Major healthcare savings and protections are on the horizon for the more than 11 million Americans who work for or own small businesses. Today, the U.S. Department of Labor finalized regulations to expand Small Business Health Plans – also known as Association Health Plans (AHPs). This expansion will help level the healthcare playing field for smaller to mid-size businesses – allowing owners and their employees to enjoy similar health coverage benefits as large employers.
For hardworking restaurant operators and workers across the country, this transformational change is coming not a moment too soon. As healthcare premiums continue to increase, these innovative plans can provide small businesses with negotiating power, reduced costs, and flexibility.
The new policy empowers small businesses to advocate for better, more affordable healthcare for themselves and their team members. By banding together in an AHP, small business owners from Seattle to New Orleans to Newark will now be able to purchase high quality insurance for a more affordable price. Of course, that will benefit their bottom line, as well as their local economies. More importantly, this will help millions of Americans and their families stay happy and healthy.
For the first time, this rule will allow smaller, local restaurants or retailers in a rural area to all participate in a single Small Business Health Plan in order to offer insurance to their employees. On average, a single employee premium in 2017 was $6,690 according to the Kaiser Family Foundation. That cost is up 133% since 2002, which is significantly higher than core inflation and wage increases. Due to these high costs, small businesses offering insurance dropped from 63% in 2006 to 56% in 2016. However, through AHPs, local coffee shop owners or restauranteurs from Raleigh to San Diego could join forces to create their own health plan.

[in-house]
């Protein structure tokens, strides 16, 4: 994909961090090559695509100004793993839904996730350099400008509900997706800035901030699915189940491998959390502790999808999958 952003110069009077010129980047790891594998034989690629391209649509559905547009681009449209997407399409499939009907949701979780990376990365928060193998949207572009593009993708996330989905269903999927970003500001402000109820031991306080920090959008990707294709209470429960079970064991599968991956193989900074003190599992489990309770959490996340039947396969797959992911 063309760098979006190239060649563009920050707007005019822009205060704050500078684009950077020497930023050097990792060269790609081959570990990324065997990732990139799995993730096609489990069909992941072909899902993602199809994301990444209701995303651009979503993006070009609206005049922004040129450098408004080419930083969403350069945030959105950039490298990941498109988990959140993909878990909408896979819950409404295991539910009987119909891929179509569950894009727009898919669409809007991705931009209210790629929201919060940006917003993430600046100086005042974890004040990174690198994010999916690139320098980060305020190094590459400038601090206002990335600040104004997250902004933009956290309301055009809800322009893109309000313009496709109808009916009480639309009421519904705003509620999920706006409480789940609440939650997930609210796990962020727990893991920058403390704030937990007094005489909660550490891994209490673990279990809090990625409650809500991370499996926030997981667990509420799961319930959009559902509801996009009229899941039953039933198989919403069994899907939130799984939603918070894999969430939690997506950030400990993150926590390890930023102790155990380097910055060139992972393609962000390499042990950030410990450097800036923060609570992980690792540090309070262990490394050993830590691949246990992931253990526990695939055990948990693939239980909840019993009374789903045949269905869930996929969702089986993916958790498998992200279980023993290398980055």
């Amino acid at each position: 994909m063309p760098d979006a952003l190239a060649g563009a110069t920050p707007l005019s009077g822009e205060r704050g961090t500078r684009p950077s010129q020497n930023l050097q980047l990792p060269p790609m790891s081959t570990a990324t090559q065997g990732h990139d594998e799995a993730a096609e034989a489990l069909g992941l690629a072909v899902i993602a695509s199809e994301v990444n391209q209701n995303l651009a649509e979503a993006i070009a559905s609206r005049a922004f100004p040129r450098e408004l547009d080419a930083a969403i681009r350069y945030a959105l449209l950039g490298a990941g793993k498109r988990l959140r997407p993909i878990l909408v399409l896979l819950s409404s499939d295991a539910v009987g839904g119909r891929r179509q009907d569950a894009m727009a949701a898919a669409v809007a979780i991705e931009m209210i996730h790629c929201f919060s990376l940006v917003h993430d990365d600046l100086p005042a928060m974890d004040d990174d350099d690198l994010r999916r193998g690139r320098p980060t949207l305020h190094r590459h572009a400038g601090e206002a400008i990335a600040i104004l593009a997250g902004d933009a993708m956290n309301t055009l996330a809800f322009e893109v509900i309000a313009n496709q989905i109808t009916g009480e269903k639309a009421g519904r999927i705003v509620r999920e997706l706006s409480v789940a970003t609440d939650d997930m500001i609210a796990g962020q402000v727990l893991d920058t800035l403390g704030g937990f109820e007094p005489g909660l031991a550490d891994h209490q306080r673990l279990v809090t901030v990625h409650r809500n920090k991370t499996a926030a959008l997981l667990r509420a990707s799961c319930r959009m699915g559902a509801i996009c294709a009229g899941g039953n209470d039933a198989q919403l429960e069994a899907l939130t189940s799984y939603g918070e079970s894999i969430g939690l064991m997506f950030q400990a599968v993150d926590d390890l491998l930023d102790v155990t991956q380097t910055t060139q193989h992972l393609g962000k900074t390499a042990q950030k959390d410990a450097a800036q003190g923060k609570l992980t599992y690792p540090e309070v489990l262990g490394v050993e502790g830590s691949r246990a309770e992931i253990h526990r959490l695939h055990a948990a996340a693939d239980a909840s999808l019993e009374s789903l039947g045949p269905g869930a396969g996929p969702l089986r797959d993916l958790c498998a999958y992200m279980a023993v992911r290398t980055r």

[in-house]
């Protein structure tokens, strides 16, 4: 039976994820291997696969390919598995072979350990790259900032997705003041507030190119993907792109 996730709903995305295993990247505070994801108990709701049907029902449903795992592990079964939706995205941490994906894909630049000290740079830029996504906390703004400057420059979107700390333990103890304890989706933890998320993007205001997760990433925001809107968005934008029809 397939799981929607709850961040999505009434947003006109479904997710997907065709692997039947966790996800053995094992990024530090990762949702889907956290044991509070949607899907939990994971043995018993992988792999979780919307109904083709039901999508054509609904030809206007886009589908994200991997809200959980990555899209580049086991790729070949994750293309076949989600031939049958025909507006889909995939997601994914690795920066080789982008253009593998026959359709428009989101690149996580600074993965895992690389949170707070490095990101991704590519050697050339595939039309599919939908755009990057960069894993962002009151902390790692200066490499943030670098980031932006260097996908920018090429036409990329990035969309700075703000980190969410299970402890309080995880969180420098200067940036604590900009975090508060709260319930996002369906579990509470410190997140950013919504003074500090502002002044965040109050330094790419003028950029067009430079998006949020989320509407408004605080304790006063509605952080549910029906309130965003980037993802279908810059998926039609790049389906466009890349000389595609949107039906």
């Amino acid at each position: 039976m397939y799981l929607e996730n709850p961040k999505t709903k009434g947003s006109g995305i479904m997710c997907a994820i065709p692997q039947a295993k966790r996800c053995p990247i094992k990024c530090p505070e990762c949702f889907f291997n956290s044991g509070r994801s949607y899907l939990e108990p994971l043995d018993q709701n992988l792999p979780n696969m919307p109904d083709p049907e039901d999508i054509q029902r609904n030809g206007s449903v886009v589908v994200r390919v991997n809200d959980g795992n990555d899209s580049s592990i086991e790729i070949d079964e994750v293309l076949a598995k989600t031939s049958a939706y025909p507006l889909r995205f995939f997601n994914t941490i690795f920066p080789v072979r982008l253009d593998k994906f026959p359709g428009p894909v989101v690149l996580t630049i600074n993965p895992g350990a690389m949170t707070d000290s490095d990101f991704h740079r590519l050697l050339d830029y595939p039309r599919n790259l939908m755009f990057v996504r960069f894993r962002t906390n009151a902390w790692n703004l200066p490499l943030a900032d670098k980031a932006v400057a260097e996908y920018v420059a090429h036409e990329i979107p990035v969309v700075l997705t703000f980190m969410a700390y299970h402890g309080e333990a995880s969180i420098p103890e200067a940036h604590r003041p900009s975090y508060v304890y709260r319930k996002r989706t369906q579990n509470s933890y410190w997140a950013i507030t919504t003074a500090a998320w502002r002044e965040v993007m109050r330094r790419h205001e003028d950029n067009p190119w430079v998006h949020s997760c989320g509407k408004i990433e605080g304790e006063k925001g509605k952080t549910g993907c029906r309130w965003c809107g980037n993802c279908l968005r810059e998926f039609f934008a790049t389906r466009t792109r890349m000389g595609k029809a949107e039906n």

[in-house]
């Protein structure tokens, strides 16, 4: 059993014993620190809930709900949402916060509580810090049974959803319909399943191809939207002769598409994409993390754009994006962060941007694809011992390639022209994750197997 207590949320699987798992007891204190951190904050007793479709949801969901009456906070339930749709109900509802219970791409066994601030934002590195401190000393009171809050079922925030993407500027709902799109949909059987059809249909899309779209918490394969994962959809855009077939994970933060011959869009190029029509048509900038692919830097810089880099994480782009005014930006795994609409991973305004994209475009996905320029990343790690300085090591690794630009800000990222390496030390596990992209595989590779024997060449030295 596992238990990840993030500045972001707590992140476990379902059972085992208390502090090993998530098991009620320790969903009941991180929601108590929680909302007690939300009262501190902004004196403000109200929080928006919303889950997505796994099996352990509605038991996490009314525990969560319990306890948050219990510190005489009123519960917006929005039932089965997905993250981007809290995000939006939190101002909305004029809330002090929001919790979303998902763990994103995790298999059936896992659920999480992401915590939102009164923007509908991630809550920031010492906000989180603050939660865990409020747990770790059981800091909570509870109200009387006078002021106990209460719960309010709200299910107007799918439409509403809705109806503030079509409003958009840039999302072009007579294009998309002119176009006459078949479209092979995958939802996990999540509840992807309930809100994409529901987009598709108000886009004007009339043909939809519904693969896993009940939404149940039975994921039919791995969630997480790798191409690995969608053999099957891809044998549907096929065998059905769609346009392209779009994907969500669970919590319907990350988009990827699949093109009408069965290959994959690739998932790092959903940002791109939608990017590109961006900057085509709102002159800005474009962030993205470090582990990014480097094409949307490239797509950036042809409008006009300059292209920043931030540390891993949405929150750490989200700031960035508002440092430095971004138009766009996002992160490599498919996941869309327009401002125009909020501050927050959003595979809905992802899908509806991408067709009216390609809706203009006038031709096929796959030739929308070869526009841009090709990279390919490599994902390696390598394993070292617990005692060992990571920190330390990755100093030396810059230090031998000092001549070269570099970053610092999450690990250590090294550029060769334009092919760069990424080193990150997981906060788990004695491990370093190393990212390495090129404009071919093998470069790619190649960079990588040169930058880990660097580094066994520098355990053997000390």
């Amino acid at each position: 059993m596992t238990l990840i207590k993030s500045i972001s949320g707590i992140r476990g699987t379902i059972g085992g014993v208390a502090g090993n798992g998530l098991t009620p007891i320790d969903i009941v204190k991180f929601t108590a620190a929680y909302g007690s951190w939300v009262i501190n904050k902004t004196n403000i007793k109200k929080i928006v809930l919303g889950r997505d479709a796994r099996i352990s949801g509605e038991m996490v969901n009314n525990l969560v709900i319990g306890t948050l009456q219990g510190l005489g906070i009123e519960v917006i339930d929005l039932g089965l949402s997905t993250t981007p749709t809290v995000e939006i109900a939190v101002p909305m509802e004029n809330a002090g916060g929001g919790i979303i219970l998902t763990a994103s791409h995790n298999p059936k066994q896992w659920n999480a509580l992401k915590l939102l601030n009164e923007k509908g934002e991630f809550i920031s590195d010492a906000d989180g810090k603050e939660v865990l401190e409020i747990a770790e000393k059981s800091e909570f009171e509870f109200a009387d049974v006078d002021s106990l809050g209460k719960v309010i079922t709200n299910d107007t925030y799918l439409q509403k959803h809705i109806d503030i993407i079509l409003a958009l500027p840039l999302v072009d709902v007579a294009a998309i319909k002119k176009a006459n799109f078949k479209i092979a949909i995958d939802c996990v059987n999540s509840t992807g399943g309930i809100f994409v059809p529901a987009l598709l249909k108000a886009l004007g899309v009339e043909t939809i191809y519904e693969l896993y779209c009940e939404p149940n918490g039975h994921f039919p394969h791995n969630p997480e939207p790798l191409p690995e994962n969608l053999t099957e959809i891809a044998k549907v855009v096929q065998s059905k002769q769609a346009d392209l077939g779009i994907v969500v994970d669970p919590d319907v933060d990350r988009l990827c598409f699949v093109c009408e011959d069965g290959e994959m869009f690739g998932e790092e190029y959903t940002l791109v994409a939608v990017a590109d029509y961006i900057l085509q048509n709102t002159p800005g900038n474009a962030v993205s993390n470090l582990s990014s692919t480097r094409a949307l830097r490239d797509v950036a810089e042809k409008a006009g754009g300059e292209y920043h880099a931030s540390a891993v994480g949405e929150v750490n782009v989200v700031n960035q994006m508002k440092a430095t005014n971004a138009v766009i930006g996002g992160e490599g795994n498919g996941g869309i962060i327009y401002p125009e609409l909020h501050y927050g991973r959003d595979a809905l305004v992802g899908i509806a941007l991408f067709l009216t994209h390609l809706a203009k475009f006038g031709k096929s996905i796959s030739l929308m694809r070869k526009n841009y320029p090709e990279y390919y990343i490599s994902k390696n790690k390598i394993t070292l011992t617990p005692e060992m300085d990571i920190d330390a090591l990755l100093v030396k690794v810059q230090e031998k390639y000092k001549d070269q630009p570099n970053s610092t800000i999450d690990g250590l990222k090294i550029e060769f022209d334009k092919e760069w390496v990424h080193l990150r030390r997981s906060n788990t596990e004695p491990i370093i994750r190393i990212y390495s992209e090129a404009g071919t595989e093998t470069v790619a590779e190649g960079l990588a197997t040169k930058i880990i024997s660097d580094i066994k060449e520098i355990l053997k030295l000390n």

We are already seeing the creation of plans like the Restaurant & Hospitality Association Benefit Trust, which offers members of the National Restaurant Association a selection of more than 120 plans with medical and specialty benefits, including wellness options. Restaurant owners and operators participating in the trust now enjoy a reduction of administrative costs through economies of scale, and they have strengthened their bargaining positions while enhancing their ability to self-insure.
Empowering small businesses to band together to offer affordable health coverage to their employees is a long overdue act that and will help millions of Americans. Moreover, this is proof that the answer to expanding access to affordable health care does not lie in increased federal spending, but instead in giving people the power to purchase the health care that best meets their needs.
Early champions, including President Donald Trump and U.S. Labor Secretary Alexander Acosta, have made good on their promise to support the 11 million people employed by small businesses in America. Supporting AHPs serves those who serve us every day by giving small businesses who are priced out of the current healthcare system an opportunity to access affordable healthcare.
Ask any small business owner and they will tell you that their greatest asset is their employees, and one of their biggest costs is recruiting, training, and retaining top talent. As owners face an increasingly competitive hiring market, offering health coverage is increasingly important.
Keeping employees happy and healthy reduces turnover and keeps business’ bottom lines healthier too.
Dawn Sweeney is President and CEO of the National Restaurant Association.